Bohinjsko Jezero

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Red wine kisses at Lake Bohinj
last week’s résumé

within the chest
farewell
tomorrow

between the toes
gravel
of today.

© Katja John, 2015

translated from German

Bohinjsko Jezero

Rotweinküsse am Bohinjsee
Resümee der letzten Woche

in der Brust
der Abschied
morgen

zwischen den Zehen
der Kies
von heute.

© Katja John, 2015

2015-07-17 17.41.05

The Bull of Hochstadt: Poetry-Fever

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Hochstadter Stier – The Bull of Hochstadt

When I signed up for the “Hochstadter Stier” (“The Bull of Hochstadt”) in November, I did not know what to expect. But it seemed to be exciting. Even better, the “Bull” did perfectly fit in with my planned trip to Germany.

So what is this “Bull”? – The “Hochstadter Stier” is an annually held poetry workshop (Anton G. Leitner Verlag/publisher of DAS GEDICHT). Its highlight is a public event at the Gasthof Schuster in Weßling/Hochstadt where the participants get the chance to present their poems.

Hochstadter Stier

Last weekend I found myself together with 23 other participants in Weßling/Hochstadt (Germany). We read, we ate, we listened, we laughed, enjoyed, and worked – while dwelling upon this year’s theme “love and praise” under the guidance of two great mentors Anton G. Leitner and Hellmuth Opitz.

It was a wonderful weekend filled not only with incredibly diverse poems, but also with enthusiasm, amazing people and inspiring discussion.

Luckily, the competition did not poison the amazing atmosphere. Quite the contrary. We encouraged each other and rhapsodized upon listening to some of the poems.

Going weak at my knees

It was my first participation at a poetry workshop and it also was the first time for me to publicly perform one of my poems. Unlike the writing of a poem, performing also requires attention to voice modulation and pace. Despite good preparation at the workshop, last Saturday night my knees turned to jello while performing my poem “wertgeschätzt” (“valued/appreciated”).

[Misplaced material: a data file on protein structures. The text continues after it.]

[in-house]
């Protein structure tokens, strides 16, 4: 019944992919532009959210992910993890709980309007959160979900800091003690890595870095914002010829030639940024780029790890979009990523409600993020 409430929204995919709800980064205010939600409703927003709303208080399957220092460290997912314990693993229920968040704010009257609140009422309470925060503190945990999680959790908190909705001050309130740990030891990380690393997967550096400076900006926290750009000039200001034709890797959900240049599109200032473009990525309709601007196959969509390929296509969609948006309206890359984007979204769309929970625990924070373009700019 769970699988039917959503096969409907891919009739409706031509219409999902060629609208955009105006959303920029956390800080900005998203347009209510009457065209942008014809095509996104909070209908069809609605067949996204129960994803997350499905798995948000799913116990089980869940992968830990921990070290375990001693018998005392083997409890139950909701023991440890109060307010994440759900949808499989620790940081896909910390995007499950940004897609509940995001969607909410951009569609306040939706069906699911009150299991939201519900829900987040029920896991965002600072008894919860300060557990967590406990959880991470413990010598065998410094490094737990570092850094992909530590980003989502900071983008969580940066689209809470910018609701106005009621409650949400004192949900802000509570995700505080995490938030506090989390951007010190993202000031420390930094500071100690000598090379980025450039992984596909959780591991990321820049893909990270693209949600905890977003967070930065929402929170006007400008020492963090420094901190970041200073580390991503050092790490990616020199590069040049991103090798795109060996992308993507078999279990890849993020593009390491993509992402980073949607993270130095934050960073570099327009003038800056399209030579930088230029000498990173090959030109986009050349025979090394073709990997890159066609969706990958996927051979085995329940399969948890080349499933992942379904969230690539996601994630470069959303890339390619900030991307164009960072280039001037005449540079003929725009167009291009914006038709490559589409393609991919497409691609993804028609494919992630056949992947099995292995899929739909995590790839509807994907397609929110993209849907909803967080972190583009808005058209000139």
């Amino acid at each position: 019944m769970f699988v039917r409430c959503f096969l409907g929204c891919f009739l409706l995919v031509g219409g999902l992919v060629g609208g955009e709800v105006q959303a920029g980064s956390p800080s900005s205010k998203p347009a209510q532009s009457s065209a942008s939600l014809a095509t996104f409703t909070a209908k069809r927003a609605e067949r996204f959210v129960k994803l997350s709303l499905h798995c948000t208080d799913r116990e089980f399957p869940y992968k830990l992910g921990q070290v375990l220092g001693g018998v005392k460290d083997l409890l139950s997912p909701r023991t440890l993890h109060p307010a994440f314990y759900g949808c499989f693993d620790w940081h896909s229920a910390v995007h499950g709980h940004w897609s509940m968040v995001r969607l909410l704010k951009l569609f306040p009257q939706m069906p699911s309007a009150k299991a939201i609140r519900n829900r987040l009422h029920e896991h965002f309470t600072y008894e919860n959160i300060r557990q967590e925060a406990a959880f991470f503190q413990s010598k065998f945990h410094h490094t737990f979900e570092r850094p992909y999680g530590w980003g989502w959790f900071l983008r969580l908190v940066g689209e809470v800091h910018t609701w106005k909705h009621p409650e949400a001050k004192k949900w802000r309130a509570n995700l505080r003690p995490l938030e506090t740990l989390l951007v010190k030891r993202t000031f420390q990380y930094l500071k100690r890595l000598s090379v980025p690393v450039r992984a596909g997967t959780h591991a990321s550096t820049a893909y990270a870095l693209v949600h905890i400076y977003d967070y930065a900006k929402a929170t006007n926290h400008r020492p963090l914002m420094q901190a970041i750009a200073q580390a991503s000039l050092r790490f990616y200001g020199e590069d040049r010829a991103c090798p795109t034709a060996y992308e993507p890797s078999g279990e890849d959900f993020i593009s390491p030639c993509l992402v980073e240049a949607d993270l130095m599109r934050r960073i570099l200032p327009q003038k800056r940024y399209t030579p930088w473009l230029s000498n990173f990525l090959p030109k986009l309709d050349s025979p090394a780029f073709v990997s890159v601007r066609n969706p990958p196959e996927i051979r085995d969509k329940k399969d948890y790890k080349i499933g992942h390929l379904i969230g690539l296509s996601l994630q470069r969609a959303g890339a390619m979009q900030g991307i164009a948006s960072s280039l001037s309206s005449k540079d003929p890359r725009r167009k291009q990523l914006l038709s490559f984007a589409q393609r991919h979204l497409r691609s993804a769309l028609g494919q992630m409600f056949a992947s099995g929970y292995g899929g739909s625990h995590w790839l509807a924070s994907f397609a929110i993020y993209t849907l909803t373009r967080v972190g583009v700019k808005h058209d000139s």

Performing at Hochstadter Stier

The next day a video analysis showed that even after living in Canada for almost five years now, I still speak German with a Southern German dialect. I also was surprised that I appeared to be far less nervous than I had actually felt during the performance.

Winners

Amongst the winners chosen by the audience and the jury are Judith Hennemann from Frankfurt, Karsten Paul from Nuremberg and Silke Loser from Paderborn, and also Jo Lenz from Berlin, whose poem “Mächtige Du” (“Mighty You”) has experienced the most courageous transformation during the course of the workshop. From High German to Berlin German dialect. Jo Lenz is also an avid blogger with German stories  and German poetry.

Even though I did not take a trophy home myself, I enjoyed the whole experience very much.

The compliment of a lady from the audience who approached me after the event was a special “praise” treat to me. She told me that my poem “wertgeschätzt” (“valued/appreciated”) had touched her and that it took the words right out of her mouth –  and also she had voted for me and my poem. I very much appreciated her “valuation“ and felt like a winner right there.

You can find me in one of the pictures here:

http://www.dasgedichtblog.de/rueckblick-hochstadter-stier-2014/2014/01/29/#1

Read in German here: http://katercarson.wordpress.com/2014/01/30/hochstadter-stier-im-lyrik-fieber/

The Winter’s Beau

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I hardly see
through my lashes frozen
the winter’s beau
and ceaseless devotion
walking through heavy snow
deep to the knee.

Have left the shoveled
path sometime somewhere

Harsh wind dries cold the air
and I hear the world muffled
under my woollen hat. –

All of a sudden without a sound
red blood drops bright
onto the snow white
covered ground
where once a way
could be found
Yet, a tone I hear from my chest
and I want to rest my breath and stay.

That’s when I let
go of time and cause
never mind the flaws
of my life
if I only survive
no more
as before.

© Katja John, 2014

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Halloween Napkin Stories